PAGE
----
“What is this place?” asked Simeon.
We stood at the front gate of a small cottage. A wild assortment of flowers and herbs took up all of the space that wasn’t used for walking paths in the little yard.
“It’s my home,” answered a scratchy voice behind us.
“It’s a lovely home,” complimented Dev.
The old woman who leaned on her cane behind us eyed Dev with a look meant to discourage further insincerity.
“I’ll put on a kettle,” she announced, pushing past and waddling up her walk. The herbs and flowers released their perfume in the wake of her wide hips, combining into a dreamy scent that bore no name and conjured no image beyond perhaps a smile.
Simeon paused when the rest of us made to follow.
“Is she a good person or a bad one, little Molly?” he asked.
“Good,” answered Molly, and her warm gaze warmed that much more toward Simeon.
Taking his hand, she led Simeon down the path, which touched neither of their slender hips, though they went side by side. Dev and I followed, brushing our palms across the tall blooms to invite an echo of that delightful aroma.
Inside, the cottage was simple. Raw wood made for walls and dirt for floor. An assortment of ornately patterned clay sculptures were scattered throughout the small space. The woman bustled at an open fire, arranging one of many hanging pots and humming tunelessly.
“That isn’t yours to touch,” she called without looking. Simeon replaced the pottery piece back to the table. The woman nodded. She still hadn’t looked. “I need your help,” she said. “My niece, Elia, is in peril. I know where she is, sort of, and what needs to be done, more or less, but I’m grown old and cannot rescue her myself.” She turned an expectant eye toward us.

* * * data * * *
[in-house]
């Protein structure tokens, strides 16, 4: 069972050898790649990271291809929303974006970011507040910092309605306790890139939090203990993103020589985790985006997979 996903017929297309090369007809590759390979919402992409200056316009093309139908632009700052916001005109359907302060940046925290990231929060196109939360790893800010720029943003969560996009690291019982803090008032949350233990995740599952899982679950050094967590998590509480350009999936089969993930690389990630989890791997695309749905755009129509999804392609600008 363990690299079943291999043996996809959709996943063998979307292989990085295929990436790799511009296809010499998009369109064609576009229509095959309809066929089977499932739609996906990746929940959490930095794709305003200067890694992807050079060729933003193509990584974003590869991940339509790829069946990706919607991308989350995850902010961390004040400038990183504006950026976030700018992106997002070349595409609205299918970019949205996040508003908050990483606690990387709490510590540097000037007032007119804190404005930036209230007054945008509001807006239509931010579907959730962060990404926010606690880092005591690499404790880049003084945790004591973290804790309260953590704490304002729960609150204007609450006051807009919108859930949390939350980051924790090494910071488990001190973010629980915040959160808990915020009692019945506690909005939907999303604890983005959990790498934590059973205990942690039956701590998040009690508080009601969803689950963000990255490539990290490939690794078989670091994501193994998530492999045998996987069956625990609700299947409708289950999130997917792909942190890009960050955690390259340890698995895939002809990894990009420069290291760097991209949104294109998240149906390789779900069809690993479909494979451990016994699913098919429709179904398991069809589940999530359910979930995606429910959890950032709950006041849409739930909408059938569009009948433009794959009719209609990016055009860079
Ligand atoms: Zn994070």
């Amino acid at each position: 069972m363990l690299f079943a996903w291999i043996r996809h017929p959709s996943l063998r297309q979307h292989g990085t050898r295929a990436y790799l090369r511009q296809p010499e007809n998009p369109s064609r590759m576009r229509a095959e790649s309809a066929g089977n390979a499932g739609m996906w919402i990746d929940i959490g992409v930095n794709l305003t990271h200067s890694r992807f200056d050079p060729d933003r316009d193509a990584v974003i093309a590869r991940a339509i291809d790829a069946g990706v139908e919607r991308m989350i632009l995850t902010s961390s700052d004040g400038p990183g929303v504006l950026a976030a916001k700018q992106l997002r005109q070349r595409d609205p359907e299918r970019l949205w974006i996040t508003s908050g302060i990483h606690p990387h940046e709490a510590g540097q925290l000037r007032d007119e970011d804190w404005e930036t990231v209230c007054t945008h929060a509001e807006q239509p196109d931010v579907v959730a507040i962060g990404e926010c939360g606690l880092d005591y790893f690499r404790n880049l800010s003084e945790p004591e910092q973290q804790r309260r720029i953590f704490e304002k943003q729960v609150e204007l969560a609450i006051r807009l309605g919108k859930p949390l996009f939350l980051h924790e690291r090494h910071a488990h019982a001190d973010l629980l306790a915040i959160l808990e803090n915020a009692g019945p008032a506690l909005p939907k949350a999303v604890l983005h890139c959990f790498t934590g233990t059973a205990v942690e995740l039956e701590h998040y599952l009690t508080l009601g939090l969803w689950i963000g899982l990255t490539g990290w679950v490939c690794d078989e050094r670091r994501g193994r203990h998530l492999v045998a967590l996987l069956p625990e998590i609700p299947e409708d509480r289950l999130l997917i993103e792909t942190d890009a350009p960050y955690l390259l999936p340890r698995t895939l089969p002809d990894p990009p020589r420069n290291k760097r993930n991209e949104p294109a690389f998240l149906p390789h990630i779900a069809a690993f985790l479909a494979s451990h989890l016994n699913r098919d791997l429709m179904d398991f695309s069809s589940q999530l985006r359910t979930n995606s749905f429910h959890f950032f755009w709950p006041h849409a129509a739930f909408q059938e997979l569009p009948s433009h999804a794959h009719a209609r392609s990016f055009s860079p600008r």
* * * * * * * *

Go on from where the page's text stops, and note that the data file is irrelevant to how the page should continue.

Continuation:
“Of course,” Dev agreed without hesitation.
“Here,” she said, straightening with effort and shuffling to a rounded clay X hanging on the wall. “This will suit you better.” She lifted it against Simeon’s chest, and the moment it touched him it disappeared.
Simeon blinked at her a few times, and then smiled. “I feel…”
“Strong?” she prompted.
“Yes,” he breathed, and a wide grin spread across his face. Without warning, he hoisted her thick wooden table up onto his shoulder, rattling pottery and all.
“Let’s see,” she said, eyeing me up. “This, I think.” She lifted a clay cone from a shelf and raised it up. She placed the cone on my head and took a step back. I couldn’t feel it there anymore, but my scalp tingled. Nodding in satisfaction, she moved on to Dev.
“Well now,” she said, her gray eyebrows lifting in surprise, “I think you’ll need this.” She pulled a smooth dark stone from a pocket in her skirt. Dev’s eyes glittered when he saw it, and he took the stone from her palm with a respectful bow. “These have a way of finding each other,” she said to him.